Darth Sidious: You must help them learn how to become stupid. Perhaps you can open the gates and encourage them to mingle and learn the Strayan way of doing things. But don’t forget to stop the boats and make sure the media are there. You cannot afford to look like an irresponsible keeper of the boarder.
    Darth Howard: As you wish.
    Darth Costello: Master, what should we do if a large faction of the population overstretch themselves and fail to service their debts?
    Darth Sidious: Then you must debase AUD still further. Keep printing just enough so that you won’t let them live and you won’t kill them either. After all, unlike Greece and the others in the Euro zone, you can print as much as you like.
    Darth Costello: Print as much as…… Master, is it legal?
    Darth Sidious: I will make it legal. I already directed Darth Greenspan to prepare his jurisdiction for the debasement. One of his underlings came up with a fancy name that tends to mask its real nature; quantitative easing – I will have him succeed Darth Greenspan in due course. You just need to follow what is going to transpire over there.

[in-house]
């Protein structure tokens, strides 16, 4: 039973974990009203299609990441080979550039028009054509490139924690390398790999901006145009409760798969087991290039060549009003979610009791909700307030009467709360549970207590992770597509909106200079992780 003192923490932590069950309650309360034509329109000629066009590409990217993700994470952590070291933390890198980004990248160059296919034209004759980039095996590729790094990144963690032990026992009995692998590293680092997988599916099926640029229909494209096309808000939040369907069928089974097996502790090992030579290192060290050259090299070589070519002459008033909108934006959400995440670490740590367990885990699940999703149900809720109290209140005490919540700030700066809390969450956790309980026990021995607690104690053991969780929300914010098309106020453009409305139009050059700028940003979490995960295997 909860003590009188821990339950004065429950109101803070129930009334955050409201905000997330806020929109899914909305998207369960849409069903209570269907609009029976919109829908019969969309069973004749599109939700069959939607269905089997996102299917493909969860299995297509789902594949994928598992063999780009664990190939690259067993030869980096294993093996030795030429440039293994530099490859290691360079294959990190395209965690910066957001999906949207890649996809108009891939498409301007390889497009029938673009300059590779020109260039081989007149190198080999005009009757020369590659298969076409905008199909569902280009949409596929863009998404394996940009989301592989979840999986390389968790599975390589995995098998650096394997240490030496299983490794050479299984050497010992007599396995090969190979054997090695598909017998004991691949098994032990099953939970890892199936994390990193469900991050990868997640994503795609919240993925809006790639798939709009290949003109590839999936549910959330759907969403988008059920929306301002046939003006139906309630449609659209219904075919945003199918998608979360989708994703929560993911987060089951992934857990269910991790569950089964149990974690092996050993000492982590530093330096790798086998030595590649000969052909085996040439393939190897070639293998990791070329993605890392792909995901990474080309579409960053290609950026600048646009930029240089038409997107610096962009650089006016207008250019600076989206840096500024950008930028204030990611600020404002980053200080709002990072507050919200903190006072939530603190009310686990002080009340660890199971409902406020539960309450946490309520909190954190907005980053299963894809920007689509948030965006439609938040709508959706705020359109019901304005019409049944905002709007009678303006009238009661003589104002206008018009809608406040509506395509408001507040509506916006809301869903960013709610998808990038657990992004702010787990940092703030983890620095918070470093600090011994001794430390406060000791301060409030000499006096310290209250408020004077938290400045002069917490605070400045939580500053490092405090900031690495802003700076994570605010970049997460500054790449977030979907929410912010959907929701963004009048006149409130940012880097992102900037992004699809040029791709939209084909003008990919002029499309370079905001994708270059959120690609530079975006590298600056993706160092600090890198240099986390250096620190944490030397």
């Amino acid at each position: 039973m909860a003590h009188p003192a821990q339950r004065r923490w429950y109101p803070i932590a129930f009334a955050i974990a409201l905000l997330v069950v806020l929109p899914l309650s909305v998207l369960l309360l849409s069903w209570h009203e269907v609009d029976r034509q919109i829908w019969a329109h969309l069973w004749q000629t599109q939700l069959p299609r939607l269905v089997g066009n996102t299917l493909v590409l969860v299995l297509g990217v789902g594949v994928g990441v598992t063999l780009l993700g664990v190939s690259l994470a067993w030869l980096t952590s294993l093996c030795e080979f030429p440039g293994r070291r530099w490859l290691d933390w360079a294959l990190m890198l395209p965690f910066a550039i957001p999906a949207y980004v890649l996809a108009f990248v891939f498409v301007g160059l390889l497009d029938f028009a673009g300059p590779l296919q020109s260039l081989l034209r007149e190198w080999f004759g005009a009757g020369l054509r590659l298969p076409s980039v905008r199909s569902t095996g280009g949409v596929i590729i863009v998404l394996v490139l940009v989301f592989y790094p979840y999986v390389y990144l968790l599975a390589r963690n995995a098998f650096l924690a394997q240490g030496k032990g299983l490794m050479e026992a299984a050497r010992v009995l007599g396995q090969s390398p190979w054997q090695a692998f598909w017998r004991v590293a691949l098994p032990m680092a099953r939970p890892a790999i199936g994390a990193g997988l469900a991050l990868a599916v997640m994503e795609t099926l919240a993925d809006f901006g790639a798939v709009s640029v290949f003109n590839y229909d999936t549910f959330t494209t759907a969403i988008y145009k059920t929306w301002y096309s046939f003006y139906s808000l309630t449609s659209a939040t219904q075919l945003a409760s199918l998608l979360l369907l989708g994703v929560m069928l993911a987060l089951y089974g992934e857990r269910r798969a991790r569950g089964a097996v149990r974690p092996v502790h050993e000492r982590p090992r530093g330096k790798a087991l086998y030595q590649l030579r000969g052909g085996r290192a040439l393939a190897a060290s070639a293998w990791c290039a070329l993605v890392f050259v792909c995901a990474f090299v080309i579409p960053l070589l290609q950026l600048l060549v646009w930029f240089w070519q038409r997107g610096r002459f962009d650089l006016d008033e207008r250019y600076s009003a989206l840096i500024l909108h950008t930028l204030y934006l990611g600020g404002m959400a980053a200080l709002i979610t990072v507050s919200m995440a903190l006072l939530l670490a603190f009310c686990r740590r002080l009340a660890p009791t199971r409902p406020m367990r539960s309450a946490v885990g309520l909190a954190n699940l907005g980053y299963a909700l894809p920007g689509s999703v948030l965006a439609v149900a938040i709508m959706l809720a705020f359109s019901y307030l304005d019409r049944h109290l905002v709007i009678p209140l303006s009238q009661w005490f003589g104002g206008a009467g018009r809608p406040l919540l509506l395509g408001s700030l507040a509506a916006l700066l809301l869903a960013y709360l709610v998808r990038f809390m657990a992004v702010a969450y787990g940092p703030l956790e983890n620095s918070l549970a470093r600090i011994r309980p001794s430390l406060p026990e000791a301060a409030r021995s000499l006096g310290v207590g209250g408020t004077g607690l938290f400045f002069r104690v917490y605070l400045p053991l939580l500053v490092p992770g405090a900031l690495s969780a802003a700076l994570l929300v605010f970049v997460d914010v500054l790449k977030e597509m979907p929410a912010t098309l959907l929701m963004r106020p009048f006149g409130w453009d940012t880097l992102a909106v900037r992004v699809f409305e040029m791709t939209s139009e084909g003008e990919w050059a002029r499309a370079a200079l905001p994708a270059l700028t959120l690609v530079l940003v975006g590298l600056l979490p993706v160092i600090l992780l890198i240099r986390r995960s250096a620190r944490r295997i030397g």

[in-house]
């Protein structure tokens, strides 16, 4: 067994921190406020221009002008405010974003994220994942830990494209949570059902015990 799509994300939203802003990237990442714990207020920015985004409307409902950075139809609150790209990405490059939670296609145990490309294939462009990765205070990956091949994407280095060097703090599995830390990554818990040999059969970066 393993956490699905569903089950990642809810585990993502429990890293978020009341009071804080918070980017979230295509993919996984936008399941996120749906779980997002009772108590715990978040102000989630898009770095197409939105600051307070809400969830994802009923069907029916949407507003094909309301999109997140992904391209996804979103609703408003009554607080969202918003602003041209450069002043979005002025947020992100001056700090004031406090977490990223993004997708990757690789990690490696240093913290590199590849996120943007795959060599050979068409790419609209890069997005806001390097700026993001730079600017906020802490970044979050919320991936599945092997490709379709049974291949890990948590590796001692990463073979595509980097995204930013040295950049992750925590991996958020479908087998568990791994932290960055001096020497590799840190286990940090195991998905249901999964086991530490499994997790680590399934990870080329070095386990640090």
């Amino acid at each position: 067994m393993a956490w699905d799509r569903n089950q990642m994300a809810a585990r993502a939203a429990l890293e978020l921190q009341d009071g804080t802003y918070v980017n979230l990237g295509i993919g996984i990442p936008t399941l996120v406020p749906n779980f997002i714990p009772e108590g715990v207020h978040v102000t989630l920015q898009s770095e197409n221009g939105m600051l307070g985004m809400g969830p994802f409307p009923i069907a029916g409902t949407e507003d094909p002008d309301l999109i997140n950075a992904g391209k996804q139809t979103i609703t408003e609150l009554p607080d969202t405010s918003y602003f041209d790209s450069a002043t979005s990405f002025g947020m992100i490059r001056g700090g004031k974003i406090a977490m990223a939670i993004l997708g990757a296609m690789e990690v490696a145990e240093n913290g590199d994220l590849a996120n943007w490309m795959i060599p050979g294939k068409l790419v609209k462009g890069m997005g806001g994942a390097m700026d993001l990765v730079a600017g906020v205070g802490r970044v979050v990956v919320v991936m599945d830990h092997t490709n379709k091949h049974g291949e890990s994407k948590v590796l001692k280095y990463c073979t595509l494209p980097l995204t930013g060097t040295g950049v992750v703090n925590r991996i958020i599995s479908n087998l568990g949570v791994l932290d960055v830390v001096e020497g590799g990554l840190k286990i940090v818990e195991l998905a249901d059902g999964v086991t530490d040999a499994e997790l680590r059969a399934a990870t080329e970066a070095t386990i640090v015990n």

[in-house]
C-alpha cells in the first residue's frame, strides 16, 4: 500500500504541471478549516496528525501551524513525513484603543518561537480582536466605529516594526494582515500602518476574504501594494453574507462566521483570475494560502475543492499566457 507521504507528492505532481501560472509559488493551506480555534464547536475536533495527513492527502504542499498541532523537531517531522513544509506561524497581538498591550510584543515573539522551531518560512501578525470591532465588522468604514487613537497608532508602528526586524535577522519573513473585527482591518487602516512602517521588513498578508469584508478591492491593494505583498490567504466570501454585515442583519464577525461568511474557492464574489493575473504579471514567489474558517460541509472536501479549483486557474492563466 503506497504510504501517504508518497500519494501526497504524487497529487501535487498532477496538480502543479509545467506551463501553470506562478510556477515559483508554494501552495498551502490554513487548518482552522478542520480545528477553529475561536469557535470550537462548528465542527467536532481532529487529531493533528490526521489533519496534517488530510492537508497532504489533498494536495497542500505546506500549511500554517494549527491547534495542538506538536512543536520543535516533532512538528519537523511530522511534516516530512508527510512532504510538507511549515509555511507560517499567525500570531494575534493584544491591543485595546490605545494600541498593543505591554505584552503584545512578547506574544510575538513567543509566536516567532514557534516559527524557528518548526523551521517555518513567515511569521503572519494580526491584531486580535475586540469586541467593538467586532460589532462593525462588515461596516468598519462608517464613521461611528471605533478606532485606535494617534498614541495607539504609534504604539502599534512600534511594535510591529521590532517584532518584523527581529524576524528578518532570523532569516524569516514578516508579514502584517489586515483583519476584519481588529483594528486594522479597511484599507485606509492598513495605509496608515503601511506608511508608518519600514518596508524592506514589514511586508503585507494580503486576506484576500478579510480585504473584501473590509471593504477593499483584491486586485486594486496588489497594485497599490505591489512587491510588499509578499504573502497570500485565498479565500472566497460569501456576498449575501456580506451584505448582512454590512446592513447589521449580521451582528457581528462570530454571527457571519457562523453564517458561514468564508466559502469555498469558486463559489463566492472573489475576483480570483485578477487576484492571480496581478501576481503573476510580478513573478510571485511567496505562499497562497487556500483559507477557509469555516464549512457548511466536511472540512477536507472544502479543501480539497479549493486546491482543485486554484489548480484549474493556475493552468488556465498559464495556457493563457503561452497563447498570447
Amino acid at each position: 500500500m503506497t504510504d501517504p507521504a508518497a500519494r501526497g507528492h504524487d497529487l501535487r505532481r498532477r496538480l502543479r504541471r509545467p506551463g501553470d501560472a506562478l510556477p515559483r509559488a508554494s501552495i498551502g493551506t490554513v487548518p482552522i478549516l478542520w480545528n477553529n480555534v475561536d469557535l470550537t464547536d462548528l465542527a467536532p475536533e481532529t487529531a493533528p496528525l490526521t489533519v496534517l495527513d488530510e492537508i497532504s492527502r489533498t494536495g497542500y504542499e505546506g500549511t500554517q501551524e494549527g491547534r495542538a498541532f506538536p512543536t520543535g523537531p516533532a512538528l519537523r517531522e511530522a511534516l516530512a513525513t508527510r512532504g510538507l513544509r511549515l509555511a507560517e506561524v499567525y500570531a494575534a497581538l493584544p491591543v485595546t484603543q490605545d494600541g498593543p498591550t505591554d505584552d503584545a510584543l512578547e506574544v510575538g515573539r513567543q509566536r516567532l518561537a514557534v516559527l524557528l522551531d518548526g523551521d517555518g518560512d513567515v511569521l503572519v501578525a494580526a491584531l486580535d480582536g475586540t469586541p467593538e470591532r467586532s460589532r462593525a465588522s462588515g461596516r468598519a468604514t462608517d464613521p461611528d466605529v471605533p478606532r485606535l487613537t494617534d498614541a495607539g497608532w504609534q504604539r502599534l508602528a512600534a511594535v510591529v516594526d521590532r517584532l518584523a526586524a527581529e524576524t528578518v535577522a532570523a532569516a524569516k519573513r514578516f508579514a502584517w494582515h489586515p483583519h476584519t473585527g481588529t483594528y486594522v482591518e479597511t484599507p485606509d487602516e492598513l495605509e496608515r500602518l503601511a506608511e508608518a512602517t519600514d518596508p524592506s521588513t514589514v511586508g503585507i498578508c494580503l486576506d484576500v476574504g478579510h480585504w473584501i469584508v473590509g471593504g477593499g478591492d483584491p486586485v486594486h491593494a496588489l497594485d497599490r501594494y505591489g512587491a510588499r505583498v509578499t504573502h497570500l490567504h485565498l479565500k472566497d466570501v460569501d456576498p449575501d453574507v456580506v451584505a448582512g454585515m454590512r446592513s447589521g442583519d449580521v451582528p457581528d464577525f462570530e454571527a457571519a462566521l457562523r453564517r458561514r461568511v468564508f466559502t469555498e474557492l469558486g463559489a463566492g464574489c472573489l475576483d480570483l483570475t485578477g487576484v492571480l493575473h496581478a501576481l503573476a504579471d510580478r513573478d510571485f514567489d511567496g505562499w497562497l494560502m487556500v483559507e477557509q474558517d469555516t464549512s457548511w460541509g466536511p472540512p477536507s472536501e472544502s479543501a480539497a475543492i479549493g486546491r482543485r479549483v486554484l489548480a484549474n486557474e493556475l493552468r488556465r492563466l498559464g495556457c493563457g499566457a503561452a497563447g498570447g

Darth Costello: As you wish.
    Darth Sidious: The voters will scream if we cut their pays but they will be happy if their nominal income keeps rising. You just need to keep reminding them that their pay checks are not denominated in the Zimbabwean dollars.
    Darth Howard: As you wish.

  2. Crazy. We’re about to fix for 4yr at 1.99 which I was not sure on. Brother in law said, what, they go to 1.5, what are you going to do , slit your wrists?

    But rates at 1%? What would play out there? TFF at negative 0.5? Didn’t someone here say apra had sounded out the banks’ treasuries on preparedness for negative rates ?

    • If the fixed rate is lower than the variable the banks think rates are going down. I only have a few pieces of anecdata on that but they’ve been right every time it mattered to me.

    • PlanetraderMEMBER


      A mate told me APRA contacted banks etc about negative rates – i have since read it was to ask whether their IT systems were prepared to handle it. I think RBNZ also asked.

    • Strange EconomicsMEMBER

      So after they introduce the Irresponsible Lending Laws (ILL) bill and interest rate is zero,anyone can borrow 8 million even gig workers and live in a waterfront mansion. There is no ceiling to the boom. 20% up by June not waiting for 2 years.